Ladies & Gents,
Grab all the steak you can get your greasy hands on - it's the beefsteak! Five years running, New York’s galvanizing beef and beer banquet is coming to a city near you!
We’re talking heaping trays of delectable sliced steak, an endless flow of Brooklyn Brewery beer, and a double-serving of the baddest hillbilly proto-rockers this side of the Allegheny – SIT & DIE! (Susquehanna Tool & Die Company)...
It’s a celebration of America's favorite libation and our carnivorous inclinations. Committed communal bread-stacking is not only welcome, but encouraged and rewarded.
So forget your forks and knives, tie on your aprons, and belly up for a boisterous taste of beefsteak tradition.
Laissez les Beefsteak rouler! The Brooklyn Beefsteak is bringing its all-you-can-eat (and drink) beef bacchanal to the Big Easy!
Sunday, March 29th (5 - 8 PM) we're inviting all omnivores to join us at Republic New Orleans to kick-off the most audacious Beefsteak tour to ever grace this meat-loving earth.
We're talking endless helpings of succulent sirloin washed down with a free flow of Brooklyn Brewery's tasty suds, served up with a hefty side of the SIT & DIE boys' quality-built hillbilly-style ballads, boogies, and blues. All you can eat BEEF, all you can drink BEER, all you can have FUN!
So forget your forks and knives, tie on your aprons, and laissez les Beefsteak rouler!
What's included in the ticket price?
Three hours of endless choice beef cuts, bottomless pints of Brooklyn Brewery oat soda and your own beefsteak apron (for poolside summer grillin').
Beefsteak dinner at Reisenwebers to honour H.H. Rogers & Mark Twain, approx. 1908
ALL YOU CAN HOLD FOR FIVE BUCKS
By Joseph Mitchell, Originall Published in the New Yorker Magazine, 1939
The New York State steak dinner, or “beefsteak,” is a form of gluttony as stylized and regional as the
riverbank fish fry, the hot-rock clambake, or the Texas barbeque.
Some old chefs believe it had its
origin sixty or seventy years ago, when butchers from the slaughterhouses on the East River would
sneak choice loin cuts into the kitchens of nearby saloons, grill them over charcoal, and feast on them
during their Saturday-night sprees. In any case, the institution was essentially masculine until 1920,
when it was debased by the Eighteenth and Nineteenth Amendments to the Constitution of the United
The Eighteenth Amendment brought about mixed drinking; a year and a half after it went into
effect, the salutation “We Greet Our Better Halves” began to appear on the souvenir menus of
beefsteaks thrown by bowling, fishing, and chowder clubs and lodges and labor unions. The big,
exuberant beefsteaks thrown by Tammany and Republican district clubs always had been strictly
stag, but not long after the Nineteenth Amendment gave women the suffrage, politicians decided it
would be nice to invite females over voting age to clubhouse beefsteaks. “Womenfolks didn’t know
what a beefsteak was until they got the right to vote.” An old chef once said.
New York Times - February 23, 1913
It didn’t take women long to corrupt the beefsteak. They forced the addition of such things as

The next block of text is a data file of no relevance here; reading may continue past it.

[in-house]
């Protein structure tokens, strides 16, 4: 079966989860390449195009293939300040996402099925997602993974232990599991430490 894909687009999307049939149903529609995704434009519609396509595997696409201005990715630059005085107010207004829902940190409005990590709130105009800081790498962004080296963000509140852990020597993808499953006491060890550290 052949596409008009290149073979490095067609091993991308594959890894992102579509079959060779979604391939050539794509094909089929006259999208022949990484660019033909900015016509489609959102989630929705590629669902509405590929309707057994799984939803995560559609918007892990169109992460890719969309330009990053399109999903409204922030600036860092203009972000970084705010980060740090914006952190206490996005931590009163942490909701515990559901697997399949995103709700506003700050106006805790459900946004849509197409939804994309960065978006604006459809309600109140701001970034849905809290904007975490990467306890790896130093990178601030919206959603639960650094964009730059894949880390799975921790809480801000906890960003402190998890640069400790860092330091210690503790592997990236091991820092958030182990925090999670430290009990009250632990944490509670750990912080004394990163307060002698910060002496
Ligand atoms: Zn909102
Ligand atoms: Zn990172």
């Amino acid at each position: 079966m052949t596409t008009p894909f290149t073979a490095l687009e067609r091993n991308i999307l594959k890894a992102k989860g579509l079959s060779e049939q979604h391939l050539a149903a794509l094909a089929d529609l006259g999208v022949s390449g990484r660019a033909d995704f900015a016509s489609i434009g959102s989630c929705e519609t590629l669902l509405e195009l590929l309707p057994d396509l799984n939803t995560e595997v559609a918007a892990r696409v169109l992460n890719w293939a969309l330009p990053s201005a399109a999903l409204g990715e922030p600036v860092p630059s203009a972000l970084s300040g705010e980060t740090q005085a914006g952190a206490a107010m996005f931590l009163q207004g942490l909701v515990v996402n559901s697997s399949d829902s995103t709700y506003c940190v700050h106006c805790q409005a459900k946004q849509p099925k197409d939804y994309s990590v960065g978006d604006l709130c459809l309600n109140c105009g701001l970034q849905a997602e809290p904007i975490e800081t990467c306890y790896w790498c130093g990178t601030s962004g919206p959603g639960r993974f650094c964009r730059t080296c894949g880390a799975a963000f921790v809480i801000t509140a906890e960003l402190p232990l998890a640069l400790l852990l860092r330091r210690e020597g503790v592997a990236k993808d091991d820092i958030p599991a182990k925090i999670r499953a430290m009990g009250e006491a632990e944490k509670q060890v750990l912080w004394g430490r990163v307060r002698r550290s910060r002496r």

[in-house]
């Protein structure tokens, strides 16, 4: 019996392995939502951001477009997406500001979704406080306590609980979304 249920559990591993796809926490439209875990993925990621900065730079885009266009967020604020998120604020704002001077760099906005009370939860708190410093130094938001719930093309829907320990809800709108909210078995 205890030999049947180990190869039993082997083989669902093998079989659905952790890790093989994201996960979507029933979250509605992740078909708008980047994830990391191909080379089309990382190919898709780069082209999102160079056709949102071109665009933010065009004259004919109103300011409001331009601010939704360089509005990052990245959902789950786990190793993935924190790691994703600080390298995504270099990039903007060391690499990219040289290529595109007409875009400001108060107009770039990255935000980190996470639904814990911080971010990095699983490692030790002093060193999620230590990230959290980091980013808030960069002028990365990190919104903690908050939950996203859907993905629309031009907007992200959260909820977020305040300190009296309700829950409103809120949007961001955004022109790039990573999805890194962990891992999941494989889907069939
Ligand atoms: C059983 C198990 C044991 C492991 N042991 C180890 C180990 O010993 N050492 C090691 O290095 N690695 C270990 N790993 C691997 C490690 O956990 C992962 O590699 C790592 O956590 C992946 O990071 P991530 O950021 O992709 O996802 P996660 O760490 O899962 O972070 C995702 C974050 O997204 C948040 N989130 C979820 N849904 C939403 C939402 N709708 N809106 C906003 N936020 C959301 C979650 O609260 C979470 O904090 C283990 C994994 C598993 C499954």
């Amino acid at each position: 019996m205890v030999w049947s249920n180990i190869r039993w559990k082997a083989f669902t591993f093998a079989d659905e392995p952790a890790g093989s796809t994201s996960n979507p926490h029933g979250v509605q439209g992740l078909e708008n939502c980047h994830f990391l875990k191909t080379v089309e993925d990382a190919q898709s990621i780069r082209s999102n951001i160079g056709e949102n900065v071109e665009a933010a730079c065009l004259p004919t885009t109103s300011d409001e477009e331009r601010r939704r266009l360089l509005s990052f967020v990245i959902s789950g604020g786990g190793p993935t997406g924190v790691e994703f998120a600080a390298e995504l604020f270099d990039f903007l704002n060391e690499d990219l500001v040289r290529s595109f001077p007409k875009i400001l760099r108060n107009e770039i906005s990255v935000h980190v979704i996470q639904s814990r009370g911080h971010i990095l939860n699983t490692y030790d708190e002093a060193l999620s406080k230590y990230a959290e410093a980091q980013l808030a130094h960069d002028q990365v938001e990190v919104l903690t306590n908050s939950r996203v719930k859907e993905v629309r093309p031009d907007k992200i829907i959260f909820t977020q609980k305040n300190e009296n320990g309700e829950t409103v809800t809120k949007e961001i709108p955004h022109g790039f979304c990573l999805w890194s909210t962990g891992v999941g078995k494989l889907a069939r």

Manhattan cocktails, fruit cups, and fancy salads to the traditional menu of slices of ripened steaks,
double lamb chops, kidneys, and beer by the pitcher. They insisted on dance orchestras instead of
brassy German bands.
The life of the party at a beefsteak used to be the man who let out the most
ecstatic grunts, drank the most beer, ate the most steak, and got the most grease on his ears, but
women do not esteem a glutton, and at a contemporary beefsteak it is unusual for a man to do away
with more than six pounds of meat and thirty glasses of beer. Until around 1920, beefsteak etiquette
was rigid. Knives, forks, napkins, and tablecloths never had been permitted; a man was supposed to
eat with his hands. When beefsteaks became bisexual, the etiquette changed.
For generations men had worn their second-best suits because of the inevitably of grease spots; tuxedos and women appeared simultaneously. Most beefsteaks degenerated into polite banquets at which open-face
sandwiches of grilled steak happened to be the principal dish. However, despite the frills introduced
by women, two schools of traditional steak-dinner devotees still flourish. They may conveniently be
called the East Side and West Side schools. They disagree over matters of menu and etiquette, and
both claim that their beefsteaks are the more classical or old-fashioned.
beefsteak - both the name of the event and the featured menu item — a slice of rare steak dipped in hot butter and Worcestershire sauce, served atop a crusty slice of bread.
So begins Joseph Mitchell’s 1939 New Yorker article, the definitive text of beefsteak tradition and guiding light of modern beefsteak movement.
As Paul Lukas explains in his 2007 New York Times article, the beefsteak had disappeared from New York, surviving only as a fundraising event in the union halls of New Jersey.
The Brooklyn Beefsteak is an all-you-can-eat-and-drink beef and beer feast, in partnership with Brooklyn Brewery.
At a beefsteak, participants wear white aprons and are encouraged to eat all the beefsteaks their heart's desire, without the luxury of cutlery or napkins. Some beefsteakers prefer not to fill up on anything but beef and beer, leaving their bread behind to be stacked in piles. Seasoned beefsteakers pride themselves on the height of their bread tower and the number of grease spots on their apron.
"There is no wrong way to throw a beefsteak!"
-Bill Wander, Beefsteak Historian